Latest Update Pic:
Okay, brace yourselves - this is gonna take loooong and have loooots of pics.
I'll make at least the story short: having three daughters. First one infecting others with pokemon. Three pokemon fans around the house (four if you count daddy who's also playing). Getting news of the pokemontour via a friend of oldest daughter. Sewing big costume last time (Raichu, it's around here somewhere) with only two weeks time. Girls all totally "oooooooh, mee too next year!"
This year comes, no sign of new tourdates. Me not being sad about it, having NOT to sew two new costumes. Come summerholidays. Six weeks in Germany. Four of them occupied in one way or the other. At end of July, a day or two before we start into our holidays, I see a notice: Pokemon tour days publicized. Oh whow, the ones which are possible for us are end of september. Makes about 28 days for me to sew and fit these things on my daughter, cause now they still are in holiday camp!
So I start with the things I can guess about and wait for the girls for fittings.
I need two costumes cause the youngest will reuse Raichu from last year - but I'll need to alter that some cause the youngest ain't the smallest! (And besides, I know I can do better now...)
The middle one will be Squirtle (google him) and the oldest wants to be Quilava. Right now I'm working at Squirtles shell.
So bring on the pics:[
This is the styrofoam(?) I'll need to form the shell.
I start with drawing an octangle into the middle of a rectangle, 60 cms by 60 cms. The outer shell units are trapezoids, so I draw a line which goes straight through the center point of my rectangle and the corner of the rectangle. Because I want the shell to be rounded later on, I draw little triangles over these straight lines. They differ, some are 4 cm at the base, some are just 2 cms. The smaller ones are all to the sides, the bigger ones top and bottom, so the shell will get a more oval appearance.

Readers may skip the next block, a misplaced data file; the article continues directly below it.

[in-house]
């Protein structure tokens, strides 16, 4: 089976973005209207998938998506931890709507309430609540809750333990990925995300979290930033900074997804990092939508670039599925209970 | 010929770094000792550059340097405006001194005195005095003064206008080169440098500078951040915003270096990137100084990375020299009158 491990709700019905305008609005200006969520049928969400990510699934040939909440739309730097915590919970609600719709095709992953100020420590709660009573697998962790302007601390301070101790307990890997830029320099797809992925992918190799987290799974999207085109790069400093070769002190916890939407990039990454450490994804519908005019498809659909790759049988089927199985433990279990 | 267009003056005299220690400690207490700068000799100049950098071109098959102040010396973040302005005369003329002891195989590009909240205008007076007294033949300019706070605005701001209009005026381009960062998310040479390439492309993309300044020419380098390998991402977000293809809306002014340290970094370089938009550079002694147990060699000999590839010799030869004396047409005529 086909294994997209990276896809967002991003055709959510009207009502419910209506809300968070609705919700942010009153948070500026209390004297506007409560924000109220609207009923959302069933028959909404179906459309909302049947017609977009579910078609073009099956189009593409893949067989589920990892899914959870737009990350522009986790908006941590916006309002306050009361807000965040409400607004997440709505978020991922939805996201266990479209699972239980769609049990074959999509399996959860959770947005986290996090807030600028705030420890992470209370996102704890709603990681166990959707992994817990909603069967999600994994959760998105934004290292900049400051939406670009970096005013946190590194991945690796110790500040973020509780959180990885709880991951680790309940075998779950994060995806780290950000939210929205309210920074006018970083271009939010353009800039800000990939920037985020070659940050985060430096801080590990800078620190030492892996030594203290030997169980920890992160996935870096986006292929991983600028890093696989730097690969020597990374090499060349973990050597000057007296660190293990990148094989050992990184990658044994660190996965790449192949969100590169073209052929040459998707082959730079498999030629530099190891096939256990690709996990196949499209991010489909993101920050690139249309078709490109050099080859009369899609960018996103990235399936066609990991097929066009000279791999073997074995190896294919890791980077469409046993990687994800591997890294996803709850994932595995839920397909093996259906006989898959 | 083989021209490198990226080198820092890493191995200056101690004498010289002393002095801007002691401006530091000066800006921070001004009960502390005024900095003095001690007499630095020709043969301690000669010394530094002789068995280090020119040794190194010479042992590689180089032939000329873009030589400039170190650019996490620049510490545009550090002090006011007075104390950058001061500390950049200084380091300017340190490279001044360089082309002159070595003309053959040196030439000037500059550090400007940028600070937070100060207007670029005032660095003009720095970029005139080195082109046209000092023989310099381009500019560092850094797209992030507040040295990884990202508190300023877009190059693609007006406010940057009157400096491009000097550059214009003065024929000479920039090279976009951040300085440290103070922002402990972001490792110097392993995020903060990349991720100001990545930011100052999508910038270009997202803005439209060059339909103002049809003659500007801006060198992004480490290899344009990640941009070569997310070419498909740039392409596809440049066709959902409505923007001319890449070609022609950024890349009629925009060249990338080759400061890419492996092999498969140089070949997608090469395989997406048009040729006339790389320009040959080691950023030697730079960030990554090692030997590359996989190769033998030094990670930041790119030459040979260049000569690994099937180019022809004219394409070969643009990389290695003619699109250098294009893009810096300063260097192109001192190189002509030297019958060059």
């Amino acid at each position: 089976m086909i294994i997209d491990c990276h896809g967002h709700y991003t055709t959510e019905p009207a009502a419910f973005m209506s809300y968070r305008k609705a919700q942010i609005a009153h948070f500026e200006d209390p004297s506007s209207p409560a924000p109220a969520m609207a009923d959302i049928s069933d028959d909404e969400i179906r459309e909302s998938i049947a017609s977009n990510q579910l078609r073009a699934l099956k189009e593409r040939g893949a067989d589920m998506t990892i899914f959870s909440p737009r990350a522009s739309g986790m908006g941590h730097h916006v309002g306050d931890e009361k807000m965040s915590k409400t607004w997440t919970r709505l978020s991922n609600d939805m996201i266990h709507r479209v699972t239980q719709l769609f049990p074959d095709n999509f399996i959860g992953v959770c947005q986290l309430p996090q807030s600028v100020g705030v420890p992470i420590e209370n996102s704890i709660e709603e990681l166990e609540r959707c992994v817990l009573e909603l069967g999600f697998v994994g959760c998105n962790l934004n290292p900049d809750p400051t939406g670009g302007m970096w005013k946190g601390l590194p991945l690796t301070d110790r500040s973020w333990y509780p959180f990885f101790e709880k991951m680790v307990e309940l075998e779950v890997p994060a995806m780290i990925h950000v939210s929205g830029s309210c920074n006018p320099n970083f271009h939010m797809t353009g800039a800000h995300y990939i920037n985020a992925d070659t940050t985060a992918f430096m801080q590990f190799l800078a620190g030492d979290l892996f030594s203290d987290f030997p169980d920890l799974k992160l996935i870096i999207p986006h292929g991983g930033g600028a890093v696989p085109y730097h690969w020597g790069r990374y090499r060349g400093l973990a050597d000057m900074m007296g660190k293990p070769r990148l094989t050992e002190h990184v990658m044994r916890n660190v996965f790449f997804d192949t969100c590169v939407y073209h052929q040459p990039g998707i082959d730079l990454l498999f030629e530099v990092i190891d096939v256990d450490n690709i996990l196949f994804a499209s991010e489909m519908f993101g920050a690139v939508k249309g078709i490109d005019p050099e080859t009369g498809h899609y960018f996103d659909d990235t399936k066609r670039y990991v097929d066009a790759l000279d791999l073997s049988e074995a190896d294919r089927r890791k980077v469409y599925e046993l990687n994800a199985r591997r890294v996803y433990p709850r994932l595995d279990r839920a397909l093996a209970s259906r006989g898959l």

I get a lot of pyramidal cutoffs which I save for Quilavas flames.
And I wish I had a professional foamcutter, something like heated wire and the likes, I'm literally covered in foam particles after cutting...
I sew the trapezoid planes to each other. The thread will not hold long, but cut through the foam if I don't take the tension off. But I plan to take care of this...
Some brown velveteen originally meant for upholstery. It has a nice, but not offensive structure and I think it perfect for the shell.
It gets the same treatment as the foam, but I don't cut the triangles but sew them together just like darts in clothing.
Then comes the real work: sew the upholstery fabric to the shell. I can't directly sew this to the foam (will rip out with time) but sew it to a linen fabric I have lying around (this was an old coverage from our couch).
But first I have to make sure it positioned correctly and there are no folds that will show later. I'm a perfectionist...
So I take a nylon thread and stitch through the ends of the darts from the fabric, through the foam where the corners of the octacle are and through the linen fabric. And back. And forth. I pull the thread quite short; later on I want to have the shell's structure visible by kind of quilting the shell. But I'm not sure my sewing machine will cooperate on this... the foam is 4 cm thick.
On comes the linen. Hey, come to think of it, this is red... this is getting really lifelike.
I tack linen and upholstery fabric to the foam using needles, and then it's hand sewing time... a lot of little stitches have to be done, all close by, so the tension per stitch will be as minimal as can be. I did that yesterday, so today is Day of Truth - I have to do the quilting now. Wish me luck, as sewing by hand through that thick a foam really is no fun...
Until next step,